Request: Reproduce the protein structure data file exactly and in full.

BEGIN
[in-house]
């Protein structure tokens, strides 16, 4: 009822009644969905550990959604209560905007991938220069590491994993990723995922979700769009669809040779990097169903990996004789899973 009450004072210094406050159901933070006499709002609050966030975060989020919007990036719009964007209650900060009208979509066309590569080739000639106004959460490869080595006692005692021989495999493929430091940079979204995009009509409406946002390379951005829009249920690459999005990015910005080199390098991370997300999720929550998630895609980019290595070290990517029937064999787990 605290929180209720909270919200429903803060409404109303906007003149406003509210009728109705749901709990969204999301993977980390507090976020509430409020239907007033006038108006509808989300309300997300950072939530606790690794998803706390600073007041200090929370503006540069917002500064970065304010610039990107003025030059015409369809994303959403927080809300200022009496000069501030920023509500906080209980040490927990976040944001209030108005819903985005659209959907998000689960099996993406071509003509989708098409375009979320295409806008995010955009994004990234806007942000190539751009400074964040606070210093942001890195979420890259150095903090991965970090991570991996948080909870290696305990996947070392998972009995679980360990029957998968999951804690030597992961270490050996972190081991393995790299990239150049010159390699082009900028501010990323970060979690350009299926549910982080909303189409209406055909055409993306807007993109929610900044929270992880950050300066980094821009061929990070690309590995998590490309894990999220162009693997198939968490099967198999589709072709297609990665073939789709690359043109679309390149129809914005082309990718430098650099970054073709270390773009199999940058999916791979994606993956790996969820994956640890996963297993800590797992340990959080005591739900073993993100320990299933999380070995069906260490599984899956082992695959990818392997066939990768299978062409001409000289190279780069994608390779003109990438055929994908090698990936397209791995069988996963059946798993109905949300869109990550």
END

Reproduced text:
[in-house]
């Protein structure tokens, strides 16, 4: 009822009644969905550990959604209560905007991938220069590491994993990723995922979700769009669809040779990097169903990996004789899973 009450004072210094406050159901933070006499709002609050966030975060989020919007990036719009964007209650900060009208979509066309590569080739000639106004959460490869080595006692005692021989495999493929430091940079979204995009009509409406946002390379951005829009249920690459999005990015910005080199390098991370997300999720929550998630895609980019290595070290990517029937064999787990 605290929180209720909270919200429903803060409404109303906007003149406003509210009728109705749901709990969204999301993977980390507090976020509430409020239907007033006038108006509808989300309300997300950072939530606790690794998803706390600073007041200090929370503006540069917002500064970065304010610039990107003025030059015409369809994303959403927080809300200022009496000069501030920023509500906080209980040490927990976040944001209030108005819903985005659209959907998000689960099996993406071509003509989708098409375009979320295409806008995010955009994004990234806007942000190539751009400074964040606070210093942001890195979420890259150095903090991965970090991570991996948080909870290696305990996947070392998972009995679980360990029957998968999951804690030597992961270490050996972190081991393995790299990239150049010159390699082009900028501010990323970060979690350009299926549910982080909303189409209406055909055409993306807007993109929610900044929270992880950050300066980094821009061929990070690309590995998590490309894990999220162009693997198939968490099967198999589709072709297609990665073939789709690359043109679309390149129809914005082309990718430098650099970054073709270390773009199999940058999916791979994606993956790996969820994956640890996963297993800590797992340990959080005591739900073993993100320990299933999380070995069906260490599984899956082992695959990818392997066939990768299978062409001409000289190279780069994608390779003109990438055929994908090698990936397209791995069988996963059946798993109905949300869109990550």